• 1/2 cup plain non fat greek yogurt
  • 1/2 cup almond milk
  • 3/4 frozen mixed strawberries and blueberries
  • 1 Tbsp flax seed

Blend for a few minutes to ensure the frozen fruit is completely pureed. This smoothie also provides 35% of the RDA of calcium, 24% RDA of protein and only 180 calories. A fitting reward after my 7 mile walk!

As the days get warmer and longer and I’m able to spend more time on my bicycle, my mind goes more and more to the first weekend in August when I’ll ride for the 11th time in the annual Pan Massachusetts Challenge. This 192 mile bike-a-thon raises millions of dollars every year for cancer care and research at Boston’s Dana Farber Cancer Institute. One hundred percent of the money raised by riders goes to Dana Farber’s Jimmy Fund. My goal this year is to raise $10,000. Would you consider sponsoring me with a donation? I’ve already raise $1,500 and I haven’t even sent out one letter! You can learn more about the PMC here http://www.pmc.org. If you’d like to consider sponsoring  me you can do so at www2.pmc.org/profile/JS0126. You can also text to give by texting JS0126 to 20222. If you’d like to send me an old fashioned check send me a message and I’ll provide my address.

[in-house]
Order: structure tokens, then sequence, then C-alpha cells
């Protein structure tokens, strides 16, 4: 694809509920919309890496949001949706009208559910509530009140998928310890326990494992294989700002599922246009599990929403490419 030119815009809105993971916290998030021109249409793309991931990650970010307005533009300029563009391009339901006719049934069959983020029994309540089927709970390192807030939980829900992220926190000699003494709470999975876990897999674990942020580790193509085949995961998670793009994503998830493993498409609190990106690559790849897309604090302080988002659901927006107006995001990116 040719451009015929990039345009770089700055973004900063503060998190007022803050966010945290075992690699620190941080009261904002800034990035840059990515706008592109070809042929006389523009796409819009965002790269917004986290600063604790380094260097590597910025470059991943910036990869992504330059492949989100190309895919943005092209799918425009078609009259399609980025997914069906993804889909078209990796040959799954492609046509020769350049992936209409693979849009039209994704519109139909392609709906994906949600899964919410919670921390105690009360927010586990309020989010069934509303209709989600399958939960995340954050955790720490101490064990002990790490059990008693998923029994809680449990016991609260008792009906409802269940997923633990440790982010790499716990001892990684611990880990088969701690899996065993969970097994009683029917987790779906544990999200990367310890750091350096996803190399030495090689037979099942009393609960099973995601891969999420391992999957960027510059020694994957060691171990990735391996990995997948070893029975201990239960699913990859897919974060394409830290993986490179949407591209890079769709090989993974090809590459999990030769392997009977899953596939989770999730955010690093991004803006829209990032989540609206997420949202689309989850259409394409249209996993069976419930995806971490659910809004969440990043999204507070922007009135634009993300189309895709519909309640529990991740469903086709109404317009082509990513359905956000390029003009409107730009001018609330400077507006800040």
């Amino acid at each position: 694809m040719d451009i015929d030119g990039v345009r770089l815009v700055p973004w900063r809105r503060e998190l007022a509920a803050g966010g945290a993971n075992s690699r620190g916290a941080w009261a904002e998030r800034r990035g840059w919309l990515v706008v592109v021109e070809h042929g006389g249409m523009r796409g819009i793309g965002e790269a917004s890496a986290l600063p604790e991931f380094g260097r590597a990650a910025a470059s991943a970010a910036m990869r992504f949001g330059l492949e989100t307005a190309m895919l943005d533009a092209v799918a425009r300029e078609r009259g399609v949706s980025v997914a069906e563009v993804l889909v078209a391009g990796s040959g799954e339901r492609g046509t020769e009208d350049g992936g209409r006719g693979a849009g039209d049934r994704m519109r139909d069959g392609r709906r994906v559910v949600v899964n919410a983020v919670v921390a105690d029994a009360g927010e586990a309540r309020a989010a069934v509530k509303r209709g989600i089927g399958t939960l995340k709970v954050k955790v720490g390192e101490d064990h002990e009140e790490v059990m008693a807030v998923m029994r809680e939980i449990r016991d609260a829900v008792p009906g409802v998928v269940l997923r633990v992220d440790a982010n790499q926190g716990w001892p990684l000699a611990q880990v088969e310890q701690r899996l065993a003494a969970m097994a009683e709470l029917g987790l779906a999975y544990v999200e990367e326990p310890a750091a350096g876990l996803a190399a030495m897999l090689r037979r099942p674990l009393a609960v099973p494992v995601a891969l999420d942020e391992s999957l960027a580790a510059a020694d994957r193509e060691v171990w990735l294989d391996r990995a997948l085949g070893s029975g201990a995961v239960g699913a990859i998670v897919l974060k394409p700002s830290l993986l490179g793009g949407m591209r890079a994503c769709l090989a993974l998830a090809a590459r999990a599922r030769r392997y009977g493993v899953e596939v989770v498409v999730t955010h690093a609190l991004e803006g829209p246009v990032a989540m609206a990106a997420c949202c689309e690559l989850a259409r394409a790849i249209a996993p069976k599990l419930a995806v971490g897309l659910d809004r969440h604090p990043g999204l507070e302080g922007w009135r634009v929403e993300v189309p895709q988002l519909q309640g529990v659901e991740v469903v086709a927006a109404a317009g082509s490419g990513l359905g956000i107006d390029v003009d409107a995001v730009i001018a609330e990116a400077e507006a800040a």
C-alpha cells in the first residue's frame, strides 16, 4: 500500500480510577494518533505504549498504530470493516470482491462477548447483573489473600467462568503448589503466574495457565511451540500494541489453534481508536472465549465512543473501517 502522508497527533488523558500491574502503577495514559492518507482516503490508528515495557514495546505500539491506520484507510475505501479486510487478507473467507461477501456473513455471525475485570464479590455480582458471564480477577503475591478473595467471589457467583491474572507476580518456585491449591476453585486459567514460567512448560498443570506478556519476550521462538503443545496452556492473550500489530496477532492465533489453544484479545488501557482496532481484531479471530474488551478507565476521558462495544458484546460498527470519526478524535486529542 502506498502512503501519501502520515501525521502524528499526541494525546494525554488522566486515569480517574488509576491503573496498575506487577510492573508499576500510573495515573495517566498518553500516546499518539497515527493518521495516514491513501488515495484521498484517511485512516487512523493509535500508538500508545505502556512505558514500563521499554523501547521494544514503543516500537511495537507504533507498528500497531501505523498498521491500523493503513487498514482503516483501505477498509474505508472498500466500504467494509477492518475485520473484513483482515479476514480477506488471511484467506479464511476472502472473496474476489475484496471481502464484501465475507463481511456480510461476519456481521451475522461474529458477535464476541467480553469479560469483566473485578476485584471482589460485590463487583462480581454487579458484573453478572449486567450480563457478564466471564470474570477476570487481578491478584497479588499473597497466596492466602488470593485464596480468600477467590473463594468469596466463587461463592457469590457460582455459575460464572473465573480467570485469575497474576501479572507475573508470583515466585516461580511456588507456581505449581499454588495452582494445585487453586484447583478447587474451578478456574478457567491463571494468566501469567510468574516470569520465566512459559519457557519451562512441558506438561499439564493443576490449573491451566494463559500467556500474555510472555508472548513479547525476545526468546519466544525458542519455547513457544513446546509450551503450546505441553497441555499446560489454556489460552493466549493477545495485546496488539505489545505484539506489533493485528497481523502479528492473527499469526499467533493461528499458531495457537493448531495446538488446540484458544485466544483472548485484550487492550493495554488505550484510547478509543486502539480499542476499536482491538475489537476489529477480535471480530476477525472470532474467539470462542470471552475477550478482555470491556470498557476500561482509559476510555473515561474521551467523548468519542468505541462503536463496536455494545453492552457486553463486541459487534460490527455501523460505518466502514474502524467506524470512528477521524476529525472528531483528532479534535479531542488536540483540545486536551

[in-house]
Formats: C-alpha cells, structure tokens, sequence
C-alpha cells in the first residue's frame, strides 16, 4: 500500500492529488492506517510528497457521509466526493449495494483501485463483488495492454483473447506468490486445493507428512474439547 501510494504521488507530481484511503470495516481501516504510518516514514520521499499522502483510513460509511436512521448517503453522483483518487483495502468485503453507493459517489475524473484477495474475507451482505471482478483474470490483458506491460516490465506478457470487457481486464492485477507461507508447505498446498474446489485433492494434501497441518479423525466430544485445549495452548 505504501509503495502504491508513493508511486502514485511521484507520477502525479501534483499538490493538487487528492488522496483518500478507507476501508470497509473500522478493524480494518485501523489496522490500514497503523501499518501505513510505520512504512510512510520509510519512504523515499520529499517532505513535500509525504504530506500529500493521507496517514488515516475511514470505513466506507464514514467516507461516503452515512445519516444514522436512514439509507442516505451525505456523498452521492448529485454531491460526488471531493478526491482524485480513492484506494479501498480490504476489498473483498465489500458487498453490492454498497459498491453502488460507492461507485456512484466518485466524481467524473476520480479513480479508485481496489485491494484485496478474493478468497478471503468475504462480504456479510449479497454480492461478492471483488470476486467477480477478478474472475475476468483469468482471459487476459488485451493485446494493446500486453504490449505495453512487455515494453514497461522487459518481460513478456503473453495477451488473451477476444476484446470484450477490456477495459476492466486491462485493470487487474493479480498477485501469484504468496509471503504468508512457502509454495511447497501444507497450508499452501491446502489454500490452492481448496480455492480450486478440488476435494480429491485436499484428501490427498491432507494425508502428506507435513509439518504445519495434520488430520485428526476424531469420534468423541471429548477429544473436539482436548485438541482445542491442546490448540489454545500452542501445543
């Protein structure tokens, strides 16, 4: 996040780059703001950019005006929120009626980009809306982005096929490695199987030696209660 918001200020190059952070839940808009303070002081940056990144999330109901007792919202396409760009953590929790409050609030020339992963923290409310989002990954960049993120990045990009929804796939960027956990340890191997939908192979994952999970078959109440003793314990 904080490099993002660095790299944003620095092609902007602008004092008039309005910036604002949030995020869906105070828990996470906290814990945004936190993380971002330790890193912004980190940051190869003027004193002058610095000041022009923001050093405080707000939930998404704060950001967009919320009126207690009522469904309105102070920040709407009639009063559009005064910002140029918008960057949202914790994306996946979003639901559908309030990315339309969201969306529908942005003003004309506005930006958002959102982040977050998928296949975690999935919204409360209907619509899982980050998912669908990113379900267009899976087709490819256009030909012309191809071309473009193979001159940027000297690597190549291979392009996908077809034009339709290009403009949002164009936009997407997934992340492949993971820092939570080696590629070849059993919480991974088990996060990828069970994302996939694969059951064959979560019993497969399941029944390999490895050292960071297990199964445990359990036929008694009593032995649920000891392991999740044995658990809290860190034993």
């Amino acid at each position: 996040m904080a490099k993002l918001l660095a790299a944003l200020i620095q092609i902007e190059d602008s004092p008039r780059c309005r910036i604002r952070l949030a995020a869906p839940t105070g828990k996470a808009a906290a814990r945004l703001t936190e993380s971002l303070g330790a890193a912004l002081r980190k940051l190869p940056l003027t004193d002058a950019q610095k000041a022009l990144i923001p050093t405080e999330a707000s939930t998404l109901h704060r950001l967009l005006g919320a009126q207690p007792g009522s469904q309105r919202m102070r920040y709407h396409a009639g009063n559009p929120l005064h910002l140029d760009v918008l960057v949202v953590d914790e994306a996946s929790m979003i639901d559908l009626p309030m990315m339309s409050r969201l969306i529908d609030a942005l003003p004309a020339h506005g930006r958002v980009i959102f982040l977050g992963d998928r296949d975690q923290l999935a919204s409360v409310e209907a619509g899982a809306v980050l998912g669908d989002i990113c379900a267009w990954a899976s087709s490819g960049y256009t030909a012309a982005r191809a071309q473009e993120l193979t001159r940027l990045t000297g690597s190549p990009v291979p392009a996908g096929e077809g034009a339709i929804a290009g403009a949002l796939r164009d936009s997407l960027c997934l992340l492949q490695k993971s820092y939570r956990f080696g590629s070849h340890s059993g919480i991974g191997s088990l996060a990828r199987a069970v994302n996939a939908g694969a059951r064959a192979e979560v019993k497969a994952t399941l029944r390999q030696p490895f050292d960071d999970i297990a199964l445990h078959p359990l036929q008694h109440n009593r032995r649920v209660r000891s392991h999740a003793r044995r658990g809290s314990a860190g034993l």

Thanks for reading my blog!